A BRIEF HISTORY of the INTERNET
In 1973 the Defense Advanced Research Projects Agency (DARPA) initiated a research program to investigate techniques and technologies for interlinking packet networks of various kinds. The objective was to develop communication protocols which would allow networked computers to communicate transparently across multiple, linked packet networks. This was called the Internetting project and the system of networks which emerged from the research was known as the "Internet" (Intercontinental Network).
During the course of its evolution, particularly after 1989, the Internet system began to intergrate support for other protocol suites into its basic networking fabric. By the end of 1991 the Internet has grown to include some 5000 networks in over three dozen countries, serving over 700,000 host computers used by over 4,000,000 people.
The bulk of the system today is made up of private networking facilities In education and research institutions, business and in government organizations across the globe.
A secretariat has been created to manage the day-to-day function of the Internet Activities Board (IAB) and Internet Engineering Task Force (IETF). IETF meets three times a year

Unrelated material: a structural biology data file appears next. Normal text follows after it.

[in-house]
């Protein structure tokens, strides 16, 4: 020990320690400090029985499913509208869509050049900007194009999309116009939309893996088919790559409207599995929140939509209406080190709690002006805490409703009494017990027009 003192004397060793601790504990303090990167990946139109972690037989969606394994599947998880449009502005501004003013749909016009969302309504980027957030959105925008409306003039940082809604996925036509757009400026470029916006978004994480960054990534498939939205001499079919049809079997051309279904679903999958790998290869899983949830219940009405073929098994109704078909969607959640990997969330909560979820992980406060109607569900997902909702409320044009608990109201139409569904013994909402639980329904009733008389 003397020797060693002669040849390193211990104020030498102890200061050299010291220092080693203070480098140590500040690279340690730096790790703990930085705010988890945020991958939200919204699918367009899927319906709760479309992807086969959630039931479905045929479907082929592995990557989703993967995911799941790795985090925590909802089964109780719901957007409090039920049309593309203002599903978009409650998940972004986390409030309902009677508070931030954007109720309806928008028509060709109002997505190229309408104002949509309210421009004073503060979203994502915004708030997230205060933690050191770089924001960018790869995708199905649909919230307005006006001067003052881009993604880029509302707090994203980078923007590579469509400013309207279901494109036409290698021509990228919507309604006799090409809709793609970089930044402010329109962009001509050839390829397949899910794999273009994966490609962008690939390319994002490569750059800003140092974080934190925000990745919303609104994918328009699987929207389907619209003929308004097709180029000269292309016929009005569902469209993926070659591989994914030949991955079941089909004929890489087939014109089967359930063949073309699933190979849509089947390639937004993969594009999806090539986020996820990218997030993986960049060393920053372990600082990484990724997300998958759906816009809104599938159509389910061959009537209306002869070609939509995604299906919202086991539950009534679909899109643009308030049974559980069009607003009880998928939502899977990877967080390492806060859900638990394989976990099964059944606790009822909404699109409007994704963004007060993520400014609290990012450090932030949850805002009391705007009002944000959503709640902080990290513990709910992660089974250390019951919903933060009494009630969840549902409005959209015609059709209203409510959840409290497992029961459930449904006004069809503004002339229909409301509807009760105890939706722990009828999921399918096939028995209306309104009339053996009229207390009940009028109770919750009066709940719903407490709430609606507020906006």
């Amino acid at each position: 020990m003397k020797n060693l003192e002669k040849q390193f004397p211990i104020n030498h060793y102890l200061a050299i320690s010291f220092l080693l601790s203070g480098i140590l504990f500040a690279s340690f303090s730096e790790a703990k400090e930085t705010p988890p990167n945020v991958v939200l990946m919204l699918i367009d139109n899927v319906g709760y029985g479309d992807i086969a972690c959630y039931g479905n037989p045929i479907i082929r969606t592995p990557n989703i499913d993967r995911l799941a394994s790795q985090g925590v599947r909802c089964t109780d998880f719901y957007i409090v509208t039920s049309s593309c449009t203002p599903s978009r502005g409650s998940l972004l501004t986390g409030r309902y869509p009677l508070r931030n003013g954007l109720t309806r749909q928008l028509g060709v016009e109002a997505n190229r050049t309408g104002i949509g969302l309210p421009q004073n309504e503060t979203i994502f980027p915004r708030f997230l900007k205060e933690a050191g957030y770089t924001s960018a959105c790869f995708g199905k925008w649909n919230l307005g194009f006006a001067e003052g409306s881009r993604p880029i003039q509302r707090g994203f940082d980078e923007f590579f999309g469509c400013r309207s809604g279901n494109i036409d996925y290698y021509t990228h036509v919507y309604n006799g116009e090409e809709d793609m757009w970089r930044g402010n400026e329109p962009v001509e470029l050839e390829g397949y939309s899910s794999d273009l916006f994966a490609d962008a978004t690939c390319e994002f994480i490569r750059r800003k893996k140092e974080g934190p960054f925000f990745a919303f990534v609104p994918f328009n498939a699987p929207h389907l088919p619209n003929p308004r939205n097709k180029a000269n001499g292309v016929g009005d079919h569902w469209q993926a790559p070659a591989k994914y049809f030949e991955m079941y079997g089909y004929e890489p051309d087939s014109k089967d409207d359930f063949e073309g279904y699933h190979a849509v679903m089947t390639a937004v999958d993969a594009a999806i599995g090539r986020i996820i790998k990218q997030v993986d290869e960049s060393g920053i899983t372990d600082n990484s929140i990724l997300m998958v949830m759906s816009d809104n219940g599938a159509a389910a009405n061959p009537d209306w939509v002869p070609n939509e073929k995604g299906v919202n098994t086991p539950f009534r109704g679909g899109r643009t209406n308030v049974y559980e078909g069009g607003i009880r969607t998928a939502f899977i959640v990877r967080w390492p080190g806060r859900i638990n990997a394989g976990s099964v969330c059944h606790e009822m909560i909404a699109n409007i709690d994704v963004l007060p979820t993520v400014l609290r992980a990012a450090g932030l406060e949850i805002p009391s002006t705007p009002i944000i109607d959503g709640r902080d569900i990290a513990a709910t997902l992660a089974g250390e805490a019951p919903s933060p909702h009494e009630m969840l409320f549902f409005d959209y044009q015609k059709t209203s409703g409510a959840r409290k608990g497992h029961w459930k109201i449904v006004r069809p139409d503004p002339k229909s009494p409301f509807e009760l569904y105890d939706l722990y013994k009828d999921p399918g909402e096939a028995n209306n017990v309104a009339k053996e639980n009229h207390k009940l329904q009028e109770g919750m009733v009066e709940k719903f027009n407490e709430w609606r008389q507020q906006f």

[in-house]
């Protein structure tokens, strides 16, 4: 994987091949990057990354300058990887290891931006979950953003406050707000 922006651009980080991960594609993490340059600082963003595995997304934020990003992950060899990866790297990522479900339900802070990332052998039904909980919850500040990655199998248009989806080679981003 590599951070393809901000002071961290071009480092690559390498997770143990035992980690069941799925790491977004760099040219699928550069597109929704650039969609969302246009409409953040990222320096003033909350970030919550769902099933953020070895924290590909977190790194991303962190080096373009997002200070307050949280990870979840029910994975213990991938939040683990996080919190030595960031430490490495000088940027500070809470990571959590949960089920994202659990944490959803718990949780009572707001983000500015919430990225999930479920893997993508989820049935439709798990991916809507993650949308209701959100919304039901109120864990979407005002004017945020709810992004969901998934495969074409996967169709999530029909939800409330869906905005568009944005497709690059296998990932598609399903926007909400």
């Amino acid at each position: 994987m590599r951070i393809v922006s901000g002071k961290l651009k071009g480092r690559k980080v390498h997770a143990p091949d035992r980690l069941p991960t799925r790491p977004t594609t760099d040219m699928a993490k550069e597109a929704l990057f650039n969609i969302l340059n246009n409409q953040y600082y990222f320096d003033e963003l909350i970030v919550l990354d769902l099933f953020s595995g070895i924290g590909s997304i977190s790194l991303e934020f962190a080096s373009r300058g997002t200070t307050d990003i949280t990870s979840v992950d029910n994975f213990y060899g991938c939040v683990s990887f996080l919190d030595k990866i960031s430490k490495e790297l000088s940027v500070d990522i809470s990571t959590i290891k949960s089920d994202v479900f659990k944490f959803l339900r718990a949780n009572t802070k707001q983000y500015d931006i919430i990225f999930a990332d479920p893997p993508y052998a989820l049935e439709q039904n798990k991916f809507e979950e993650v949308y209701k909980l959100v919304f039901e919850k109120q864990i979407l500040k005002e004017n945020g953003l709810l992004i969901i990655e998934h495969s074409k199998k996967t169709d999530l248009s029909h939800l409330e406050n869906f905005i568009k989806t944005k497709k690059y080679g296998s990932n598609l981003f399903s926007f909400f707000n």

in plenary and in approximately 50 working groups convene at intermediate times by electronic mail, teleconferencing and at face-to-face meetings.
There are a number of Network Information Centres (NICs) located throughout the Internet to serve its users with documentation, guidance, advice and assistance. As the Internet continues to grow internationally, the need for high quality NIC functions increases. Although the initial community of users of the Internet were drawn from the ranks of computer science and engineering its users now comprise a wide range of disciplines in the sciences, arts, letters, business, military and government administration.
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